Ubuntu Desktop is a Linux distribution derived from Debian. It is one of the most popular (Desktop) Linux distributions available, and many other distributions are derived from it. Development is sponsored by Canonical.
There are two editions of Ubuntu Desktop – Ubuntu Desktop and Ubuntu Desktop Alternate Installer. The only difference lies in the installation programs. Ubuntu Desktop has a simple, graphical installer, while Ubuntu Desktop Alternate Installer has an ncurses installation program. It is suitable for use on low-resource computers.
Installation Program and Installation Process: The graphical installation program of Ubuntu Desktop is very basic, and lacks support for disk encryption, LVM, the Linux Logical Volume Manager, and RAID. There is an option to encrypt the home directory, but that is the lone, physical security feature it has.
The alternate installer edition, with the ncurses interface, has support for LVM, disk encryption and RAID. It also has the option to encrypt the home directory.
Desktop Environments: Starting from the 11.04 release, Ubuntu ships with the Unity as the default desktop, with a fallback to GNOME 2 for machines that do not meet the minimum hardware requirements for running Unity.
Installed Applications and Software Management Out of the box, Ubuntu comes with most of the software that the vast majority of users would need for their daily computing needs. Those that are not pre-installed, like non-free applications and codecs, can be installed if the appropriate repository is enabled. Like on any other Linux distribution, the software repository contains thousands of free applications that you can install.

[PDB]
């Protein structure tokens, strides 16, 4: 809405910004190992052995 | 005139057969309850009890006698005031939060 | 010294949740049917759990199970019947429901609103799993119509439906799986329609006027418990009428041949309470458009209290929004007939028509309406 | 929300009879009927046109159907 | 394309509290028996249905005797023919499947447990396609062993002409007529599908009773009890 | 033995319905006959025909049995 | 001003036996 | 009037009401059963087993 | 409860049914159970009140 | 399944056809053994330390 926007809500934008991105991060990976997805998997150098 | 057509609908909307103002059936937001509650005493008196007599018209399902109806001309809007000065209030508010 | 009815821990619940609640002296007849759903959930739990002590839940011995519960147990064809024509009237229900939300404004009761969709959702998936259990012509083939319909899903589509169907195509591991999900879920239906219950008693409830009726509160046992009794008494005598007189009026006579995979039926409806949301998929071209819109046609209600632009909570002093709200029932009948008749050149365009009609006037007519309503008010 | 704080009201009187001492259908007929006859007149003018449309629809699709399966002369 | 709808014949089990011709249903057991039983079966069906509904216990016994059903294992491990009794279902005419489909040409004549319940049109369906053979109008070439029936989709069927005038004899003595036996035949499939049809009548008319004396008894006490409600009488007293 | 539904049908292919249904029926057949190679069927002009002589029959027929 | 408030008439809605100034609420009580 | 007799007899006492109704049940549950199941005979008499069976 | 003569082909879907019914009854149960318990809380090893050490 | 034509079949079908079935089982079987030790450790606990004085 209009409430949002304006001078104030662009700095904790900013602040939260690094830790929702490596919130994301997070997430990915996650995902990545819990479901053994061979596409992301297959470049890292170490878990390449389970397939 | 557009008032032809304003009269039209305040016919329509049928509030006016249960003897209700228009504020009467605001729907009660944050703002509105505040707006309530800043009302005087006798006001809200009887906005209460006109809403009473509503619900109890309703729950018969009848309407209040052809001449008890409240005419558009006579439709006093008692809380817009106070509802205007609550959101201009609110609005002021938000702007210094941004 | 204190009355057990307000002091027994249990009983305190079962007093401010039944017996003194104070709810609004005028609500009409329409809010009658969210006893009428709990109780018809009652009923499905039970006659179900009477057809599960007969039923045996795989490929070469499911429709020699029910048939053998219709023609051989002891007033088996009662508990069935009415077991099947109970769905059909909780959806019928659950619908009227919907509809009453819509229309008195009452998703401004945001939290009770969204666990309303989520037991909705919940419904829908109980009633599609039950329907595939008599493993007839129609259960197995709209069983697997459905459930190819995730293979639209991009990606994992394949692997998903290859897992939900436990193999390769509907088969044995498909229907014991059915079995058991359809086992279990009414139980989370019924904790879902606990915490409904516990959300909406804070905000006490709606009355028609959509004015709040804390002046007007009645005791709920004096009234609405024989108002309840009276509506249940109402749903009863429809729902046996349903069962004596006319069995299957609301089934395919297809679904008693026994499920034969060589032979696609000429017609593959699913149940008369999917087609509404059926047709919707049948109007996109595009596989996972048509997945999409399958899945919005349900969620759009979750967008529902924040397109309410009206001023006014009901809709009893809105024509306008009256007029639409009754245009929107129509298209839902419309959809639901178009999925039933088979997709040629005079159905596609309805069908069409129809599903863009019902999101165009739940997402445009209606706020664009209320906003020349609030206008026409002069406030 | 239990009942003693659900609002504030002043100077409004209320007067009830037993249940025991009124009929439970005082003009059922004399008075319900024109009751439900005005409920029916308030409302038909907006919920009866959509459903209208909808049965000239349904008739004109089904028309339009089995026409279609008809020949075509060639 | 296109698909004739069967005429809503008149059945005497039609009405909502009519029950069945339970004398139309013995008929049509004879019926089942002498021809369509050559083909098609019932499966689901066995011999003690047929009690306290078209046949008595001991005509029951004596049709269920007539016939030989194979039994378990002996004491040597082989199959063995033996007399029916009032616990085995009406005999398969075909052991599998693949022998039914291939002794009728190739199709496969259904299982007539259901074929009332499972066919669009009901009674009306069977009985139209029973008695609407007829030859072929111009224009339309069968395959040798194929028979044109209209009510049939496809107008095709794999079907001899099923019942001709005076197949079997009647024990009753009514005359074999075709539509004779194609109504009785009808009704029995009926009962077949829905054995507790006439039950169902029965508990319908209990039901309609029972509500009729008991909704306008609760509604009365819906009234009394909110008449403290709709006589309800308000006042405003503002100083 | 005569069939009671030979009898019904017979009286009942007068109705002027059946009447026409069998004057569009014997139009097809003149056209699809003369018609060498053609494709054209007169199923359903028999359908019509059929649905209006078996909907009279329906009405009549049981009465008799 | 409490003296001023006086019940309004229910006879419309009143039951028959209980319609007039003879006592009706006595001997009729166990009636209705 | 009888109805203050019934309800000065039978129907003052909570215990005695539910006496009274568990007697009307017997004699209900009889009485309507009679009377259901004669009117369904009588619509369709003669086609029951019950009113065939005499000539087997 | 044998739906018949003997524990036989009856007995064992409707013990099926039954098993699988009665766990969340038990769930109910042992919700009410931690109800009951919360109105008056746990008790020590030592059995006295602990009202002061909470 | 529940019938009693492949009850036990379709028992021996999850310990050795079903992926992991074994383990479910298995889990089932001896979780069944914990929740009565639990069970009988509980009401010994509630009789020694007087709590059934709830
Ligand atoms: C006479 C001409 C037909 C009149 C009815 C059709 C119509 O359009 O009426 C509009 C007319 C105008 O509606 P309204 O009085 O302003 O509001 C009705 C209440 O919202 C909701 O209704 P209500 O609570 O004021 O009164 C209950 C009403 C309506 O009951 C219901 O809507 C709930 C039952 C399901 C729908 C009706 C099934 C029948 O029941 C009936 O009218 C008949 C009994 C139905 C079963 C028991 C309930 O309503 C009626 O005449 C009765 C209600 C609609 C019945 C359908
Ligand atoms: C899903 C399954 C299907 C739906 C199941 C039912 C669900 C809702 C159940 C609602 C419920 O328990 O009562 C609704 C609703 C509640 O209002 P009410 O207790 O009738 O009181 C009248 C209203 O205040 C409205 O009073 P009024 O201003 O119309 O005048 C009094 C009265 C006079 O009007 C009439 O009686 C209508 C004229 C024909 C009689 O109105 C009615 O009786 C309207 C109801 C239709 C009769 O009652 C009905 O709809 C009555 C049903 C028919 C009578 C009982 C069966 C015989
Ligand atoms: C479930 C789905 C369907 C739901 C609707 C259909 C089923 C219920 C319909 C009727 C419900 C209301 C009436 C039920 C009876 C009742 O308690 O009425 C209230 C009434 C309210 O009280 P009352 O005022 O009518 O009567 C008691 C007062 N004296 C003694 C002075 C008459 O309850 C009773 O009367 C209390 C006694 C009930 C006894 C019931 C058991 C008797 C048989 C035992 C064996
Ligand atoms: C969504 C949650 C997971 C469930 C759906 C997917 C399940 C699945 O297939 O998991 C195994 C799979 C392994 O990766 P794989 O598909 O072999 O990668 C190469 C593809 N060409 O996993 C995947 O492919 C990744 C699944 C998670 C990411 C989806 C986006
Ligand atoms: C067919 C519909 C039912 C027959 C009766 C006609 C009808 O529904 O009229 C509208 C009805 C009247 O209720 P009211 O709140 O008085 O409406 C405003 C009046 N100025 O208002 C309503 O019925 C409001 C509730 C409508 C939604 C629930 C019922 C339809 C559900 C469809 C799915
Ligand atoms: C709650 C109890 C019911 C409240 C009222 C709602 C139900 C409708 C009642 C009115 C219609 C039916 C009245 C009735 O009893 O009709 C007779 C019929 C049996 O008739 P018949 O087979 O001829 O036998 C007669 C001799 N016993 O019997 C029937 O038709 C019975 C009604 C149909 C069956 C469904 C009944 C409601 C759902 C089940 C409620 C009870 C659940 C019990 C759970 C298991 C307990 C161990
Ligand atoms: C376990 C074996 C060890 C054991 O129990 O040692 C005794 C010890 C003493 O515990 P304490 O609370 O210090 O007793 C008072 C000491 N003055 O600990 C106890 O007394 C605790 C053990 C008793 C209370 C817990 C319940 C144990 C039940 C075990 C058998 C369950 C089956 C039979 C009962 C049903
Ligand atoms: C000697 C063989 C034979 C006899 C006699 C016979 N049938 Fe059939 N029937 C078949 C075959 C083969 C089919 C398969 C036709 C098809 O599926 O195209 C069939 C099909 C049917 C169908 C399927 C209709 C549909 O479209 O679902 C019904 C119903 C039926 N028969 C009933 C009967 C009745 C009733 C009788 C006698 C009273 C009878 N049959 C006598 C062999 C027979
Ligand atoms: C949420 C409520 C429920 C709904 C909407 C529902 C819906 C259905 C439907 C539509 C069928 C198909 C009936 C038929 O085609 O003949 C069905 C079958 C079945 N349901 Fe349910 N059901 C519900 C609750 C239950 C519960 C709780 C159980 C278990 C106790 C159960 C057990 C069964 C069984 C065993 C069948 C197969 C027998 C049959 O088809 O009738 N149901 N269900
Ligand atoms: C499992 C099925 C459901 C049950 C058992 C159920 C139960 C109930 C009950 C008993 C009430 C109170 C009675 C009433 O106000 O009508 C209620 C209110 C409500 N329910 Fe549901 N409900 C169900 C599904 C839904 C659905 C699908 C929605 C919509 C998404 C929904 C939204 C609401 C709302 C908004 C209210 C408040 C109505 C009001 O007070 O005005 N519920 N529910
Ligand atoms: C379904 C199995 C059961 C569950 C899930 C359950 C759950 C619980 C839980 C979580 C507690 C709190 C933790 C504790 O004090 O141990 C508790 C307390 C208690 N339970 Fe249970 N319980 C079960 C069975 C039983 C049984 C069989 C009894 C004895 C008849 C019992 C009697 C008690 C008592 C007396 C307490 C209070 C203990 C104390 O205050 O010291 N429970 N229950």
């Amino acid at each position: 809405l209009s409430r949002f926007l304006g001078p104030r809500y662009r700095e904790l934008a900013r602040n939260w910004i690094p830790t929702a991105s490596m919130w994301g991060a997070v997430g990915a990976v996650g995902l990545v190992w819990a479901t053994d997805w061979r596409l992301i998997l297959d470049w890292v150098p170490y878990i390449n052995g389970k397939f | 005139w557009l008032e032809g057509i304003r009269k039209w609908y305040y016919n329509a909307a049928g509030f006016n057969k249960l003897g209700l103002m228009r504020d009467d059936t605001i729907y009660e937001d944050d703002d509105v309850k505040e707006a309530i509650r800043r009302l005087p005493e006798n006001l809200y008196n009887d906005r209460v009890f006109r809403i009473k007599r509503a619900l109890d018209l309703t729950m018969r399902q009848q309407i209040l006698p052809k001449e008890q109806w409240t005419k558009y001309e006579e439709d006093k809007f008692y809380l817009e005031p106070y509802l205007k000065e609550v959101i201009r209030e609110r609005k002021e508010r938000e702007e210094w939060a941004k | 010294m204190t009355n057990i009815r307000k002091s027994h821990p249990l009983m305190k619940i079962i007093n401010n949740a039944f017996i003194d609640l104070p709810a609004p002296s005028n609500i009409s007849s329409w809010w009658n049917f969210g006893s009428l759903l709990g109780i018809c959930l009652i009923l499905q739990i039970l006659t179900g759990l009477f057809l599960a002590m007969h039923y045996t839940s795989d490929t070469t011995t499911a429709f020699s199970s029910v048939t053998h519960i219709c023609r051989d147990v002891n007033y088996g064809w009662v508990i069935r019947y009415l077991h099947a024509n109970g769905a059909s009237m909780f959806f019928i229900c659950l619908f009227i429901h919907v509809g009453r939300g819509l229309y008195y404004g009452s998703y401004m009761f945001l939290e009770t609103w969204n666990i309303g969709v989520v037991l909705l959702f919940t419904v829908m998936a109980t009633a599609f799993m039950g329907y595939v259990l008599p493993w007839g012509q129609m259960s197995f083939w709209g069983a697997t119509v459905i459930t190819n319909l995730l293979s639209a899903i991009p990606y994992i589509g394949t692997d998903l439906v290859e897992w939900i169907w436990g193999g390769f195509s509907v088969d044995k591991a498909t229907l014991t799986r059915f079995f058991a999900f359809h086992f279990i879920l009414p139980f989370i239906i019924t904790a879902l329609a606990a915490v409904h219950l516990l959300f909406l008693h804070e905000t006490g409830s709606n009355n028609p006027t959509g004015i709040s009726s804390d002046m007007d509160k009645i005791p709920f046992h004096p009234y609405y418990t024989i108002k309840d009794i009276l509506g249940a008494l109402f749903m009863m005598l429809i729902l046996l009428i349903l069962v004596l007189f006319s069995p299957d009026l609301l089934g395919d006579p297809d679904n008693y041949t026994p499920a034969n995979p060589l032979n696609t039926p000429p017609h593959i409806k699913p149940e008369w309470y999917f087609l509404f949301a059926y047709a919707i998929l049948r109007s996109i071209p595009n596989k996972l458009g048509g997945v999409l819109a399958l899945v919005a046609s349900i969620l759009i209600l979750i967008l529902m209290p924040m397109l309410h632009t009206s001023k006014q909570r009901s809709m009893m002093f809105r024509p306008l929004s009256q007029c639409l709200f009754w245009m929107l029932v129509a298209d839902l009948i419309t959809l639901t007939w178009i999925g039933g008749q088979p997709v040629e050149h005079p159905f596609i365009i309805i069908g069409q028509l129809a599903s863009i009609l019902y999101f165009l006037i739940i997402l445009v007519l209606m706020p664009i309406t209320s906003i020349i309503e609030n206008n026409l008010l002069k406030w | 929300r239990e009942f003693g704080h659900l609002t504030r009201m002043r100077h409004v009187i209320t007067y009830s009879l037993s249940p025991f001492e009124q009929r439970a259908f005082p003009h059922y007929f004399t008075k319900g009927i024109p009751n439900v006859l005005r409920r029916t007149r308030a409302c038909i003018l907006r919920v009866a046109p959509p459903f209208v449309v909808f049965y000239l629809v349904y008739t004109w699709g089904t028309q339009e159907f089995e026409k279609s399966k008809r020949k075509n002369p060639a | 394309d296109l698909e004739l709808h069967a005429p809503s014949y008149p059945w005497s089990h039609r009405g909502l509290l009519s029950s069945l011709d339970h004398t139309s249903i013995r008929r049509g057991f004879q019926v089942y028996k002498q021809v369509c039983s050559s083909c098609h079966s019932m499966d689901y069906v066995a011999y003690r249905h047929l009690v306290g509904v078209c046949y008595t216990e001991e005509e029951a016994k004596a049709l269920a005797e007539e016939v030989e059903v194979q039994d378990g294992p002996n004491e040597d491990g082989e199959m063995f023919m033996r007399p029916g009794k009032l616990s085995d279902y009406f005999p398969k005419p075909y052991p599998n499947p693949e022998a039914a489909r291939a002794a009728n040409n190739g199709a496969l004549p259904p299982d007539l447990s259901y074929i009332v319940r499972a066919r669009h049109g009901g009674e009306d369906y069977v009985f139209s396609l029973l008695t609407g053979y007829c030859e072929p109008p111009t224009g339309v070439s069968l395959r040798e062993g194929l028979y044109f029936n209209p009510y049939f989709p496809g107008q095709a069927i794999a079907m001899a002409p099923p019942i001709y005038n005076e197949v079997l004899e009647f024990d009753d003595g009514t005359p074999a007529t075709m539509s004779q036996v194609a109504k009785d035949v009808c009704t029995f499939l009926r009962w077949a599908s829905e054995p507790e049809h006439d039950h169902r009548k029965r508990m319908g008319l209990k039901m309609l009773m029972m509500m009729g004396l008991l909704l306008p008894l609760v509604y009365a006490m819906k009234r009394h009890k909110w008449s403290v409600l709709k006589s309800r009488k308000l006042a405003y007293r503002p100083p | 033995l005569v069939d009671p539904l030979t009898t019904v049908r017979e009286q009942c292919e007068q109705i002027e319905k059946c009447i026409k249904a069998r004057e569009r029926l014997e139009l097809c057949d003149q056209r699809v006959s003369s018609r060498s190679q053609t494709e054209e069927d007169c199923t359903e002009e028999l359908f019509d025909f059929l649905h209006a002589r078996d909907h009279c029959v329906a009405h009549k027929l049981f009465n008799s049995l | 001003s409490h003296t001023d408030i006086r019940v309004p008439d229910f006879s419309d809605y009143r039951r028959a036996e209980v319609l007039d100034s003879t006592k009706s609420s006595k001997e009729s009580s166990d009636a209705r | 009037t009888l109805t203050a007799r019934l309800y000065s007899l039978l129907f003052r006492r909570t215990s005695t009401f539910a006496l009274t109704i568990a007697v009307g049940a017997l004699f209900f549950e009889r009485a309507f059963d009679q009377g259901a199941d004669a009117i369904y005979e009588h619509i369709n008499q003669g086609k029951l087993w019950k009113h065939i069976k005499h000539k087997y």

Debian’s Advanced Packaging Tool, APT, is the application management framework on Ubuntu. The most common command line utility for managing applications is apt-get, with Synaptic and Software Center as the user-friendly, graphical frontends. Both graphical applications are installed out of the box, but Synaptic offers a lot more features than the newer Software Center. The Software Center offers paid applications from Canonical’s software partners, but those are few, compared to the free applications in the default repository.
Graphical Administrative Applications: If you are running Unity, the graphical administrative applications are in the System Settings. In Fallback mode, that is, if you are running GNOME 2, they are accessible from System > Preferences and System > Administration menus.
Physical and Network Security Posture: Per physical security, Ubuntu Desktop with the graphical installer has a very bad physical security posture. For starters, the installer does not support disk encryption, and it does not provide the option to password-protect the boot loader. These are two features that are used to enhance the physical security posture of a system.
Because the Alternate Installer version of supports full disk encryption, it is possible to present a better physical security profile, and, therefore, achieve a higher security rating than if you use the graphical installer edition.
A new installation of Ubuntu 11.04 has only one open port – 631, the Internet Printing Protocol port. The firewall is not configured, and Gufw, one of 3 graphical clients for managing ufw, the command line frontend to IPTables, is not installed. AppArmor, the mandatory access control program is loaded, in enforcing mode. Ten (10) profiles are loaded by default.
Hardware Requirements and Resources: Ubuntu is supported on both 32-bit and 64-bit Intel-compatible platforms. To run the Unity desktop, a computer with 3D-accelerated graphics is required. Recommended minimum memory requirement is 512 MB. However, 1 GB or more, will make your computing life a little bit less stressful. The minimum disk space required to install the latest edition is 4.4 GB.
Recent Reviews and Tutorials: The most recent reviews and tutorials on Ubuntu Desktop published on this website are listed below. You may peruse the full list of reviews and tutorials here:
[catlist name=ubuntu numberposts=10 excerpt=yes]
Screenshots: More screenshots from the latest edition of Ubuntu Desktop.